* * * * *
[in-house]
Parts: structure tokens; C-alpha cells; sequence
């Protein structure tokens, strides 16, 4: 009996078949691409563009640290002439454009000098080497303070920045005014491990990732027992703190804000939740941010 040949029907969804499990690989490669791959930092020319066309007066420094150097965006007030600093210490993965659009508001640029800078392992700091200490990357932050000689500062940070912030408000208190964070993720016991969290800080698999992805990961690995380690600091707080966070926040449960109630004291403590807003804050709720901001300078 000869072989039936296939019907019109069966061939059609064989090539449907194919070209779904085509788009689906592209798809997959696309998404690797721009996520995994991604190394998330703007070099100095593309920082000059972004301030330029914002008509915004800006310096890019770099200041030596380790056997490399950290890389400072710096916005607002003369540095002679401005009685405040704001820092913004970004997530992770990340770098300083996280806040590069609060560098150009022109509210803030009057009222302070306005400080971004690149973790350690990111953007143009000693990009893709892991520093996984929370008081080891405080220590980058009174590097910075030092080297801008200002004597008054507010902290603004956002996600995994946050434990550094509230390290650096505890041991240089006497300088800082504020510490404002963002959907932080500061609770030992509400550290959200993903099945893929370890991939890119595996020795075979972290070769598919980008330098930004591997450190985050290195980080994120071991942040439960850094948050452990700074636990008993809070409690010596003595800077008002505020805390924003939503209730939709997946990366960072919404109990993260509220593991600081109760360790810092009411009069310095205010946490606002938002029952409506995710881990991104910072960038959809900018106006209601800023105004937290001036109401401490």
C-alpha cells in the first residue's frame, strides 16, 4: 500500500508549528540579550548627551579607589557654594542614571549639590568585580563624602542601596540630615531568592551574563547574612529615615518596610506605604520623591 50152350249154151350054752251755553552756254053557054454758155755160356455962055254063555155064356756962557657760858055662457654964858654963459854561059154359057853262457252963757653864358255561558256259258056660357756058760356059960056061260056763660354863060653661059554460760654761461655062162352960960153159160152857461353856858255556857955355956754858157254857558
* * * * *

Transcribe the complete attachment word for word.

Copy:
[in-house]
Parts: structure tokens; C-alpha cells; sequence
């Protein structure tokens, strides 16, 4: 009996078949691409563009640290002439454009000098080497303070920045005014491990990732027992703190804000939740941010 040949029907969804499990690989490669791959930092020319066309007066420094150097965006007030600093210490993965659009508001640029800078392992700091200490990357932050000689500062940070912030408000208190964070993720016991969290800080698999992805990961690995380690600091707080966070926040449960109630004291403590807003804050709720901001300078 000869072989039936296939019907019109069966061939059609064989090539449907194919070209779904085509788009689906592209798809997959696309998404690797721009996520995994991604190394998330703007070099100095593309920082000059972004301030330029914002008509915004800006310096890019770099200041030596380790056997490399950290890389400072710096916005607002003369540095002679401005009685405040704001820092913004970004997530992770990340770098300083996280806040590069609060560098150009022109509210803030009057009222302070306005400080971004690149973790350690990111953007143009000693990009893709892991520093996984929370008081080891405080220590980058009174590097910075030092080297801008200002004597008054507010902290603004956002996600995994946050434990550094509230390290650096505890041991240089006497300088800082504020510490404002963002959907932080500061609770030992509400550290959200993903099945893929370890991939890119595996020795075979972290070769598919980008330098930004591997450190985050290195980080994120071991942040439960850094948050452990700074636990008993809070409690010596003595800077008002505020805390924003939503209730939709997946990366960072919404109990993260509220593991600081109760360790810092009411009069310095205010946490606002938002029952409506995710881990991104910072960038959809900018106006209601800023105004937290001036109401401490």
C-alpha cells in the first residue's frame, strides 16, 4: 500500500508549528540579550548627551579607589557654594542614571549639590568585580563624602542601596540630615531568592551574563547574612529615615518596610506605604520623591 50152350249154151350054752251755553552756254053557054454758155755160356455962055254063555155064356756962557657760858055662457654964858654963459854561059154359057853262457252963757653864358255561558256259258056660357756058760356059960056061260056763660354863060653661059554460760654761461655062162352960960153159160152857461353856858255556857955355956754858157254857558